The largest engineering ﬁrms today earn more than 50 percent of their income from international projects, which is why global awareness and cultural ﬂuency are critical to future engineers.
A comprehensive global strategy is a top priority for the college's Engineering 2020 strategic plan, but work is already happening in individual departments, classrooms and dorm rooms.
The Global Engineering Residential Academic Program (RAP) is the newest living and learning option for ﬁrst-year undergraduates at CU-Boulder. Located at the new Kittredge Central residence hall, just minutes on foot or bike from the Engineering Center, the Global Engineering RAP is more than just a cohort of students who geek out on science and math. Its mission is to provide a community for engineering students who want to practice and improve their foreign language skills while focusing on global engineering projects and IT-driven intercultural communication.
Launched in fall 2013, the Global Engineering RAP has enrolled 57 engineering undergraduate students, 52 of whom are freshmen.
The college's ﬁrst-year and graduating senior surveys indicate that students are very interested in global engineering as a growth ﬁeld, and highly motivated to focus on it as an area of crucial personal development.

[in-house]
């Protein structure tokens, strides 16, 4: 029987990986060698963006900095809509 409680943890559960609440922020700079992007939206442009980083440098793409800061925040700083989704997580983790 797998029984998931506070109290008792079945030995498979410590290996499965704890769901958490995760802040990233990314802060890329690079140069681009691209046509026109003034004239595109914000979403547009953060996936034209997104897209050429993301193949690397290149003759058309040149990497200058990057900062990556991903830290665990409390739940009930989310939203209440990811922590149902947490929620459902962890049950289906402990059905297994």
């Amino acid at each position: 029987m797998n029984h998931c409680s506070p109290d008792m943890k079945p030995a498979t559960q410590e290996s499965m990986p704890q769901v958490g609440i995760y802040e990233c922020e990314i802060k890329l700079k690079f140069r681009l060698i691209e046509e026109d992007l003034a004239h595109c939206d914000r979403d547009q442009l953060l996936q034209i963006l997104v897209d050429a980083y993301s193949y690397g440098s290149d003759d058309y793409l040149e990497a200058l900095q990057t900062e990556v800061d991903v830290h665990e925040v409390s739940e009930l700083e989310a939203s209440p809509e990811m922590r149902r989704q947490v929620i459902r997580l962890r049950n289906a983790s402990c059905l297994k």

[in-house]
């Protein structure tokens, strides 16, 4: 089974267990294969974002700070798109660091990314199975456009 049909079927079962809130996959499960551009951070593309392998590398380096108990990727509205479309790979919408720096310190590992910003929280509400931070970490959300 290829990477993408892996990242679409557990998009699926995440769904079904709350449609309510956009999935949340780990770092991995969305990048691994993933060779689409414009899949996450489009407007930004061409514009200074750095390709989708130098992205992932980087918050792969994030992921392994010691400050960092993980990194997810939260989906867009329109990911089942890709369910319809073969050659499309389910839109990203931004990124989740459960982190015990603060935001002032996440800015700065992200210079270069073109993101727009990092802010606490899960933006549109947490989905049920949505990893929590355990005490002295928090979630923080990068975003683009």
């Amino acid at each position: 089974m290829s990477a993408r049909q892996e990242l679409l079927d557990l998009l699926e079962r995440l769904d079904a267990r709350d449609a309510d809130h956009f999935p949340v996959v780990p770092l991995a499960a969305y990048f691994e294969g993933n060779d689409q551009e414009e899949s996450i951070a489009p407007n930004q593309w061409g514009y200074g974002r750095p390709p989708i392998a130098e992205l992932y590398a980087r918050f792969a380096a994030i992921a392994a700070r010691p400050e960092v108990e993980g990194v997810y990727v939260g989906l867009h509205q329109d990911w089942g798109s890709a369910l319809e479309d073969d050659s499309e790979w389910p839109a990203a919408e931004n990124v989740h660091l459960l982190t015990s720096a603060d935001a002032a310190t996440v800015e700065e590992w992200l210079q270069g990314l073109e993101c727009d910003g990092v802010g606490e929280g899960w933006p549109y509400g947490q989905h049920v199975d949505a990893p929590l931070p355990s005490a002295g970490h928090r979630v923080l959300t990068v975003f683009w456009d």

"Our goal is to graduate globally competent engineers who can work across cultures and design innovative products and processes appropriate to local communities around the world," says Karey Sabol, the college's new director of international programs.
This goal includes signiﬁcantly increasing the number of international students from a wide range of countries studying at CU-Boulder; designing new and improved opportunities for students to study, research and intern abroad; developing comprehensive international partnerships; and ensuring that all students have plenty of opportunities to work in multicultural teams and to study world economies, cultures and languages.
The Global Engineering RAP gives students the opportunity to integrate their humanities and social sciences course work into their engineering studies. It also enables them to bring a clearly differentiated communications skill set beyond just technical skills to their internships and job interviews.